LESS than a month ago we stood on the brink of drought. Today, the raging waters have stopped many of us in our tracks.
Across the region some are still stranded, others have been stopped from moving on or returning for a new school year as major floods swamp the northern parts of the state and coastal regions.
Localised flooding is widespread across the plains and in the tablelands.
What a difference a month makes on the regional weather front.
On January 12, Tamworth recorded its hottest day on record when the temperature hit 42.5 degrees Celsius but there was a run of hotter-than-hot days from the first day of 2013, with two weeks where the top was more often than not above 35 degrees. Across the north it was a similar story – hot days and hot nights that reached back to those of half a century ago.
We came into the New Year with red alerts and a week later NSW faced the worst fire danger in its history.
The fires soon followed with the Warrumbungle National Park exploding into a fiery blaze on Sunday, January 13. It burned across the area, scorching the earth over more than 56,000 hectares within five days and destroying 51 homes.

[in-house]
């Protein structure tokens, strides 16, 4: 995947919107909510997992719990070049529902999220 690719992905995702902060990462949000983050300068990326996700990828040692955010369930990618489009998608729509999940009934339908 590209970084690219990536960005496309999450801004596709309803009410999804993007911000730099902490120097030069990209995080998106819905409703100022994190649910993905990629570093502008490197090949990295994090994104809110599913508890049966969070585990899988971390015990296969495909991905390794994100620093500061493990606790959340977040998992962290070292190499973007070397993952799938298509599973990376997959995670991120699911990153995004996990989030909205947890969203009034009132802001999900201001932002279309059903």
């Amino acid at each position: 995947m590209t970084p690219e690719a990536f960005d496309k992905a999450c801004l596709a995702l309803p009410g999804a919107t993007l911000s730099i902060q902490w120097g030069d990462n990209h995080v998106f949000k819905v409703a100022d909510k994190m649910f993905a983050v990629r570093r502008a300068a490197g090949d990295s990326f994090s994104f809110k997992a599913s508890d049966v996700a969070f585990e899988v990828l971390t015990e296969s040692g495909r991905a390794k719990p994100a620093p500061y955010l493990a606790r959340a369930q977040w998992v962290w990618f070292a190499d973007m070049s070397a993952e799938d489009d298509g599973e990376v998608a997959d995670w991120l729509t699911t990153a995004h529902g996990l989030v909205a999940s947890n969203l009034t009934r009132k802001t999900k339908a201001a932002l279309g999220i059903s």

At last count yesterday, the Monday rainfall brought on by a far north ex-tropical cyclone had basically stopped it in its tracks – but not before 56,000 hectares were razed, 53 homes and countless buildings destroyed, and scores of those living around Coonabarabran evacuated or forced to flee.
Now, localised floodwaters have shut rural roads and kept traffic off the highways. Moree was only reached from the south on Monday – you couldn’t go any other way.
And Pine Ridge, a tiny dot on the black soil plains, recorded its wettest day in 81 years.